Ahmed Hassan al-Bakr, President and Prime Minister of Iraq from 1968 to 1979, also held the position of Chairman of the Revolutionary Command Council. Al-Bakr’s role as Chairman of the RCC strengthened and maintained his power and control of the decision making process. Hassan al-Bakr’s involvement in the RCC led to legislation that greatly reinforced the power of the Ba’ath party as he created a strong Ba’ath base within the government. Charles Tripp makes the point that “in 1969, Saddam Husain was appointed Vice-Chairman of the RCC, arguably the second most powerful office in the state.[10]” Al-Bakr and Husain’s political positions helped them consolidate their power and control. The RCC was mostly composed of Ba’ath leaders and their control limited the input from other groups. However, Shi‘i Iraqis were later accepted into the RCC to help appease the unrest among the Shi‘a in the 1970s. Many scholars argue that the powerful positions held by al-Bakr and Husain in the RCC reinforced their supreme control of the Iraqi government. Hussein promoted an agenda of modernization as vice chairman of the RCC that included literacy and education. As vice chairman Hussein built a strong reputation as an effective and progressive leader. In 1979 Saddam Husain became President of Iraq and Chairman of RCC, with deputy chairman Izzat Ibrahim ad-Douri, and deputy Prime Ministers Tariq Aziz and Taha Yassin Ramadan. Izzat Ibrahim ad-Douri played an important role in leading the RCC during Saddam Husain’s administration. The council was led by the deputy chairman, ad-Douri. Through their leadership positions in the council, the deputy chairman and deputy prime minister worked on behalf of Saddam Husain in the RCC to advance the Ba’ath Party’s interests. The RCC was the supreme policy making force in Iraq until the American-led invasion in 2003 dissolved the council and replaced it with Coalition Provisional Authority. The power of the Coalition Provisional Authority (CPA) was transferred to newly appointed Iraqi Interim Government in 2004 and the CPA was dissolved in 2008.

The Power and Controversies of the RCC[edit]

There is a debate among scholars regarding the true power of Hassan al-Bakr and Saddam Husain in their relation to the Revolutionary Command Council. Some scholars argue that early on the RCC “functioned as a genuine collective decision-making body, and was often the arena for heated debates.[11]” Many argue it was Saddam Hussein who greatly changed and controlled the RCC by eliminating any manifestations of pluralism. The government under Hussein was often seen as a brutal dictatorship. In 1979, Hussein “accused dozens of party officers and party officials, including five of the RCC’s twenty-two members, of taking part in a Syrian plot against the regime.[12] The accused were put on trial and sent to death. Hussein’s actions at the beginning of his presidency greatly limited the plurality in the RCC with his accusations against the Syrian plot “conspirators.” This action consolidated his power in the RCC. The Revolutionary Command Council passed a multitude of controversial legislation that advanced only the interests of the Ba’ath Party in Iraq. For example, “Article 200, and the Penal Code of 1969 and its various amendments, provide the death penalty for anyone joining the Ba’ath Party while concealing any previous political affiliation, or who resigns from it to join another party.[13]” During the Iraq-Iran War, Saddam Hussein used the Revolutionary Command Council as his personal headquarters; Hussein maintained tight control of war operations.[14] Saddam Hussein’s tight control limited the power of field commanders and this resulted in an intense conflict between the highest command and the commanders fighting the war. The military showed signs of discontent in 1982, and Hussein responded by executing some three hundred high-ranking officers.[15] Subsequently in the 1990s, “reports in the BMJ drew attention to a series of decrees of the RCC introducing amputation of the right hand as judicial punishment for theft, with amputation of the left foot for a second offence, amputation of one ear for evasion of the draft, military desertion, or harbouring deserters.[16]” Amnesty International received reports that confirmed the governmental judicial acts of amputation. After the Gulf War, the United Nations Special Commission (UNSCOM) was created to ensure Iraq’s compliance with policies regarding the production of WMDs. The commission conducted weapons inspections in Iraq. The U.S. used Iraq’s failure to comply with weapons inspections to prompt the American-led invasion of Iraq in 2003. In the end, Husain’s regime as the U.S. invaded and captured Saddam. Many scholars such Charles Tripp argue that Saddam Hussein’s complete control of both the executive and legislative components of the government led to the rise of a brutal dictatorship that crushed any forms of opposition. Husain used his vast powers to strengthen the Ba’ath Party and his control. Groups in opposition to the Ba’ath Party increasingly became disconnected from the political process and victimized for their differences.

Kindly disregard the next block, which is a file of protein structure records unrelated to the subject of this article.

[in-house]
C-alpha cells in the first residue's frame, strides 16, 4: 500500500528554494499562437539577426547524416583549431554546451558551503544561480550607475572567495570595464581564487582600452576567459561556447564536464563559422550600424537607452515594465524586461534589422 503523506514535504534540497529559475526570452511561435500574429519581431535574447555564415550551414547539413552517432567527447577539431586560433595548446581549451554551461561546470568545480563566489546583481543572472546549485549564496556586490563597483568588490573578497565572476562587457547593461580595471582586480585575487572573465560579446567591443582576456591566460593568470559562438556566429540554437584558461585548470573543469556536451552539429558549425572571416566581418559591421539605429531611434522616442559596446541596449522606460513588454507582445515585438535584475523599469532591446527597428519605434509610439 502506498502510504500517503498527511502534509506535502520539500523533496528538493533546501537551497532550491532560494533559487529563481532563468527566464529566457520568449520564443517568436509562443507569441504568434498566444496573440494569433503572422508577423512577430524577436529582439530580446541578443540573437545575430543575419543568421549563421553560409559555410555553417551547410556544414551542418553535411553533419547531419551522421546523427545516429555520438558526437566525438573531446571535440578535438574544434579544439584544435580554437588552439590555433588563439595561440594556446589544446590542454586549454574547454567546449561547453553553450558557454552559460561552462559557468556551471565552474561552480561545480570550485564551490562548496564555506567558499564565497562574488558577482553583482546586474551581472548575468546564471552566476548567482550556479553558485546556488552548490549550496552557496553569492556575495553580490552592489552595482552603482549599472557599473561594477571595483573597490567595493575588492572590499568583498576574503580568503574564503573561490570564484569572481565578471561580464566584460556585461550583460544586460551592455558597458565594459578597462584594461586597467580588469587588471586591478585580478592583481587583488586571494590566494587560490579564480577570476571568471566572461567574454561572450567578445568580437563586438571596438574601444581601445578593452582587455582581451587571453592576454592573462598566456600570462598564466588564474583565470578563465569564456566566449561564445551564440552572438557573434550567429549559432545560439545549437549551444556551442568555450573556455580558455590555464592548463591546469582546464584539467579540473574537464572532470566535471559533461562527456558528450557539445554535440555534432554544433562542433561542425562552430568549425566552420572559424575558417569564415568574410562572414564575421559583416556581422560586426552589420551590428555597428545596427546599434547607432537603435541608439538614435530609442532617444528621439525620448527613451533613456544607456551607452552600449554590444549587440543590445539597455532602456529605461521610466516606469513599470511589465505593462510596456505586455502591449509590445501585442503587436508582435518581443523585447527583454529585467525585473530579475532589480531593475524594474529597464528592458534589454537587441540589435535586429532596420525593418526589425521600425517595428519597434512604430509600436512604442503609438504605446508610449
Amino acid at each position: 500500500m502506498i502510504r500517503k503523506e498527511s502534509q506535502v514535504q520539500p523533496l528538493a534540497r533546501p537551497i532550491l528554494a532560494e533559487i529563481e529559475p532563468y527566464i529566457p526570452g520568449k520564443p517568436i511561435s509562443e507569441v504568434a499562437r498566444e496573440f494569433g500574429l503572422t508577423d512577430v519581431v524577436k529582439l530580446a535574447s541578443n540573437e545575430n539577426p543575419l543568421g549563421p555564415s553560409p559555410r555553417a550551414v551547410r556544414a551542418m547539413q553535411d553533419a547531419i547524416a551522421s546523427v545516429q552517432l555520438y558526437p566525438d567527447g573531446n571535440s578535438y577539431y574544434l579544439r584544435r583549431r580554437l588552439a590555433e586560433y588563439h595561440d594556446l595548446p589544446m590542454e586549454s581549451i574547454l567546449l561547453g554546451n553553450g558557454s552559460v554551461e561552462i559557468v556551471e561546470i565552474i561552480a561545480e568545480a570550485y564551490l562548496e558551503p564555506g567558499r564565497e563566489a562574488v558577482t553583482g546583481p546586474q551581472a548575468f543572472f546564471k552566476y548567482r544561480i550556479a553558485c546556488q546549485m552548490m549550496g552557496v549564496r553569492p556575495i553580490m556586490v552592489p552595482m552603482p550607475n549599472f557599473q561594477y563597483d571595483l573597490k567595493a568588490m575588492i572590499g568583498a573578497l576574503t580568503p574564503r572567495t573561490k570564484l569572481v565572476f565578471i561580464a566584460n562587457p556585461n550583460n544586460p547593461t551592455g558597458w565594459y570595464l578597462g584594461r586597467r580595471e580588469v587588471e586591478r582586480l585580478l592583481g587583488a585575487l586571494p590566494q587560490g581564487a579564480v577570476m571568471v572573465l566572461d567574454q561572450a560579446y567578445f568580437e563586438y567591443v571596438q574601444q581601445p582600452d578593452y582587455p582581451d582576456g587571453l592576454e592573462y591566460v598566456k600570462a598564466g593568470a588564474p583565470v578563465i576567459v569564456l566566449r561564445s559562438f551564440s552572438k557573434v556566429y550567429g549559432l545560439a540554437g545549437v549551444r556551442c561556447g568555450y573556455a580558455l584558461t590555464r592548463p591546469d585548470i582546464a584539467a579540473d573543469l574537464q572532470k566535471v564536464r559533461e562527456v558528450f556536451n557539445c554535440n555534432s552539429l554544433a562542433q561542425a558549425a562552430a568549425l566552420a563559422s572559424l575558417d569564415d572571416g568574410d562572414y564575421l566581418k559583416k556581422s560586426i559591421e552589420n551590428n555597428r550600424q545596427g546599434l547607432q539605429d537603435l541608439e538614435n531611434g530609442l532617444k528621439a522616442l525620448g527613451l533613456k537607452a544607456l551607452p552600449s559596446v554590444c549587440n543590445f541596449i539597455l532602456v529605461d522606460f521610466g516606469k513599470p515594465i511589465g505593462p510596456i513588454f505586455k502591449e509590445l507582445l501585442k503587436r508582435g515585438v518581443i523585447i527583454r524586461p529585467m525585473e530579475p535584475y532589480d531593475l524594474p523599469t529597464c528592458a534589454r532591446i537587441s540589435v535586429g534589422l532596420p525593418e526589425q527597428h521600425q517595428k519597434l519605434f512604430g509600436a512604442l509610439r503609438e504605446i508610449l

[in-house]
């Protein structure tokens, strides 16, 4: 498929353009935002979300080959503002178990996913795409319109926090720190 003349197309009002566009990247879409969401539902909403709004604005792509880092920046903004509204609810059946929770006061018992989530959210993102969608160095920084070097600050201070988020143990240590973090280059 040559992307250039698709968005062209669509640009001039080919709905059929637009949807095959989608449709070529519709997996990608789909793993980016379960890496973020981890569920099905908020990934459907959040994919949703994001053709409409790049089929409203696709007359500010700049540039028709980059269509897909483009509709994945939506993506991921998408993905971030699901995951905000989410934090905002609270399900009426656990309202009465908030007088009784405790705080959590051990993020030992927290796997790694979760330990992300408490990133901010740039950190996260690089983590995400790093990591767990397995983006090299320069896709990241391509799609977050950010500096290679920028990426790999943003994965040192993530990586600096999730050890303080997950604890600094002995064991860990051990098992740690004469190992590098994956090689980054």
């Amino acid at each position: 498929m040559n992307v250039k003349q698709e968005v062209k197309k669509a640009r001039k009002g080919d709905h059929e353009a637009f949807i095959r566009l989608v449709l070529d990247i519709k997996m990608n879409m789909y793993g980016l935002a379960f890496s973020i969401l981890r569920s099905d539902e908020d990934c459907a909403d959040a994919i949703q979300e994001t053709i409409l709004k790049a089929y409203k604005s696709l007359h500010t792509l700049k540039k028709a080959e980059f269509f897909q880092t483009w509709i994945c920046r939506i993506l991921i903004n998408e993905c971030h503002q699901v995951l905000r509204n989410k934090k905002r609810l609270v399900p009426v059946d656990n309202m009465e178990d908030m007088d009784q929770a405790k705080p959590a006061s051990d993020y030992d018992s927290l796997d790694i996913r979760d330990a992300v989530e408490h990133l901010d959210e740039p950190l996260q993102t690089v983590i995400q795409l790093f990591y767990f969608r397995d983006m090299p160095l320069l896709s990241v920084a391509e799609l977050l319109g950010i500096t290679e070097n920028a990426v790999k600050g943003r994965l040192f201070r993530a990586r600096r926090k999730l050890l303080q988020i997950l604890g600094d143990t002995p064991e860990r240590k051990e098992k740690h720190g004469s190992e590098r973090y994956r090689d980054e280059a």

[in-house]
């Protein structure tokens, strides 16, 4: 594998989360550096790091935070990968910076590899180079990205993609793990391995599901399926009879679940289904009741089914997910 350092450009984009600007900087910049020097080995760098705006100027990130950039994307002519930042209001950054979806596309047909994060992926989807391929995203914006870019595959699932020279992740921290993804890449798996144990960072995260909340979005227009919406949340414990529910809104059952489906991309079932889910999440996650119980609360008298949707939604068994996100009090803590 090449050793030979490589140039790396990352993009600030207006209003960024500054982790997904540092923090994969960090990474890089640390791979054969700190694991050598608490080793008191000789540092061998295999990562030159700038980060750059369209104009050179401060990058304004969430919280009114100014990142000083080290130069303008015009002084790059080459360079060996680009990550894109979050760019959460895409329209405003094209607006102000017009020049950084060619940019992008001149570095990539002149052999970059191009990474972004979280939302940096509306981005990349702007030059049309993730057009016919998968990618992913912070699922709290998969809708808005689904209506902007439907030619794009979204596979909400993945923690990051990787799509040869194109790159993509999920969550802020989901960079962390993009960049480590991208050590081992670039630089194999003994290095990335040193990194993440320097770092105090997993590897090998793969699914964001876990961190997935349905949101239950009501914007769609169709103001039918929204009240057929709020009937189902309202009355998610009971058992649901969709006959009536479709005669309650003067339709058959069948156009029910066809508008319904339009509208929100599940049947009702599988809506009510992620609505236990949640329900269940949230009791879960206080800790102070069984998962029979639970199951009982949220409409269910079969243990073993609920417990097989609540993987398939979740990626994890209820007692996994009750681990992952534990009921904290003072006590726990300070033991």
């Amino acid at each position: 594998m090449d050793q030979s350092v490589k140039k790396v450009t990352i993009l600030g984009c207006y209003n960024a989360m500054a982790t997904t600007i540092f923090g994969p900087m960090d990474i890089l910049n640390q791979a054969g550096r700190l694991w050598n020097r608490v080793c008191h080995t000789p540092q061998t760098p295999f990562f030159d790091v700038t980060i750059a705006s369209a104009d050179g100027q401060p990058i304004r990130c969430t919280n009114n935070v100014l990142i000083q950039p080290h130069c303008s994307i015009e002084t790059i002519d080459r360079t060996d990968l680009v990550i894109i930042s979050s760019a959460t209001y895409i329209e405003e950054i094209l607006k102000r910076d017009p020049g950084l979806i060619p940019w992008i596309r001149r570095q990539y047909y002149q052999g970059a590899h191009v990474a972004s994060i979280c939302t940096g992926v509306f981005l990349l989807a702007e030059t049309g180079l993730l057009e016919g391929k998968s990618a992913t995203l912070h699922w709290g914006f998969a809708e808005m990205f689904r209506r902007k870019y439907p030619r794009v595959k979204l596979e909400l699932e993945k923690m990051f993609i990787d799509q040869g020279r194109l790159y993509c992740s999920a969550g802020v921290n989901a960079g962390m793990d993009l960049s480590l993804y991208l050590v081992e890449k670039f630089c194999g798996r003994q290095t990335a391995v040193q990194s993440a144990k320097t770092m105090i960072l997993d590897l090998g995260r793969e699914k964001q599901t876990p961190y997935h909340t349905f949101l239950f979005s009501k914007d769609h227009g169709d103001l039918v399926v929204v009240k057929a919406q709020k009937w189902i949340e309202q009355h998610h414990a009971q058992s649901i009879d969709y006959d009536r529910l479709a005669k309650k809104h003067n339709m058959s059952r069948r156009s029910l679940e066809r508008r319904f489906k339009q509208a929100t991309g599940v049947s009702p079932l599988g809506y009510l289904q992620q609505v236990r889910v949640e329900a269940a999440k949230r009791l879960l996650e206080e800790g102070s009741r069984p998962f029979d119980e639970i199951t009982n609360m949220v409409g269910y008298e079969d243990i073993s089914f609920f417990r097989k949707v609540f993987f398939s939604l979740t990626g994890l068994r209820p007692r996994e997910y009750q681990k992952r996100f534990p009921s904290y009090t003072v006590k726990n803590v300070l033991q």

References[edit]

  1. ^ John Simpson (2003). The Wars Against Saddam. Macmillan. ISBN 1-4050-3264-2. 
  2. ^ Coalition Provisional Authority Order Number 2: Dissolution of Entities
  3. ^ Charles Tripp (2007). A History of Iraq. Cambridge University Press. ISBN 978-0-521-70247-8. 
  4. ^ Charles Tripp (2007). A History of Iraq. Cambridge University Press. ISBN 978-0-521-70247-8. 
  5. ^ Charles Tripp (2007). A History of Iraq. Cambridge University Press. ISBN 978-0-521-70247-8. 
  6. ^ "Iraq." Encyclopædia Britannica. 2009. Encyclopædia Britannica Online. 29 Nov. 2009 <http://www.britannica.com/EBchecked/topic/293631/Iraq>
  7. ^ Helen Chapin Metz, ed. Iraq: A Country Study: Constitutional Framework. Washington: GPO for the Library of Congress, 1988. <http://countrystudies.us/iraq/70.htm>.
  8. ^ Metz Constitutional Framework <http://countrystudies.us/iraq/70.htm>.
  9. ^ Tripp, p.187.
  10. ^ Tripp, p.190.
  11. ^ Efraim Karsh Inside Iraq: Politics Is a Lethal Game Marlowe & Company, 2002, p.239.
  12. ^ Karsh p.239.
  13. ^ Peter Sluglett International Journal of Middle East Studies, Vol. 13, No. 3 (Aug., 1981) p.371
  14. ^ Karsh, p.251.
  15. ^ Karsh, p.251.
  16. ^ BMJ Publishing Group BMJ: British Medical Journal, Vol. 309, No. 6967 (Dec. 3, 1994). p.1516